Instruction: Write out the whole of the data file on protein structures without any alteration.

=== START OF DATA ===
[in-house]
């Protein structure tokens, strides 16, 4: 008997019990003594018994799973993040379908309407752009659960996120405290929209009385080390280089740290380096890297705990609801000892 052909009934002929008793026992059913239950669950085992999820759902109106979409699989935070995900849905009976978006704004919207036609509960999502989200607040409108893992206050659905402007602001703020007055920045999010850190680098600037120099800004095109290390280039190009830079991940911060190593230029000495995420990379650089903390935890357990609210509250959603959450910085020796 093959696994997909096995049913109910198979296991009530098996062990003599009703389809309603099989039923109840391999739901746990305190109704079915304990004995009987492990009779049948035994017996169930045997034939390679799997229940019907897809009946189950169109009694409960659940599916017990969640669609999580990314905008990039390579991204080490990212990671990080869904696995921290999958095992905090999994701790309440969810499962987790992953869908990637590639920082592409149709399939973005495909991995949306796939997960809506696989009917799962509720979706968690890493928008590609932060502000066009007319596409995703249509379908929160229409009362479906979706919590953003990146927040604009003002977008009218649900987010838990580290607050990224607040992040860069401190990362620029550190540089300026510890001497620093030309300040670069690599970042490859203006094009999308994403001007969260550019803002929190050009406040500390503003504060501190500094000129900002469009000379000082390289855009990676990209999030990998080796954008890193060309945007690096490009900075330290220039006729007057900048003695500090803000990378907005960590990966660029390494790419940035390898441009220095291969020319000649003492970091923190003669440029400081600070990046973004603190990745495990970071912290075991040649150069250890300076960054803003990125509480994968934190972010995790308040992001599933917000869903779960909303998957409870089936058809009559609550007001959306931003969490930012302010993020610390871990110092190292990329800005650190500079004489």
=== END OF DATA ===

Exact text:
[in-house]
């Protein structure tokens, strides 16, 4: 008997019990003594018994799973993040379908309407752009659960996120405290929209009385080390280089740290380096890297705990609801000892 052909009934002929008793026992059913239950669950085992999820759902109106979409699989935070995900849905009976978006704004919207036609509960999502989200607040409108893992206050659905402007602001703020007055920045999010850190680098600037120099800004095109290390280039190009830079991940911060190593230029000495995420990379650089903390935890357990609210509250959603959450910085020796 093959696994997909096995049913109910198979296991009530098996062990003599009703389809309603099989039923109840391999739901746990305190109704079915304990004995009987492990009779049948035994017996169930045997034939390679799997229940019907897809009946189950169109009694409960659940599916017990969640669609999580990314905008990039390579991204080490990212990671990080869904696995921290999958095992905090999994701790309440969810499962987790992953869908990637590639920082592409149709399939973005495909991995949306796939997960809506696989009917799962509720979706968690890493928008590609932060502000066009007319596409995703249509379908929160229409009362479906979706919590953003990146927040604009003002977008009218649900987010838990580290607050990224607040992040860069401190990362620029550190540089300026510890001497620093030309300040670069690599970042490859203006094009999308994403001007969260550019803002929190050009406040500390503003504060501190500094000129900002469009000379000082390289855009990676990209999030990998080796954008890193060309945007690096490009900075330290220039006729007057900048003695500090803000990378907005960590990966660029390494790419940035390898441009220095291969020319000649003492970091923190003669440029400081600070990046973004603190990745495990970071912290075991040649150069250890300076960054803003990125509480994968934190972010995790308040992001599933917000869903779960909303998957409870089936058809009559609550007001959306931003969490930012302010993020610390871990110092190292990329800005650190500079004489």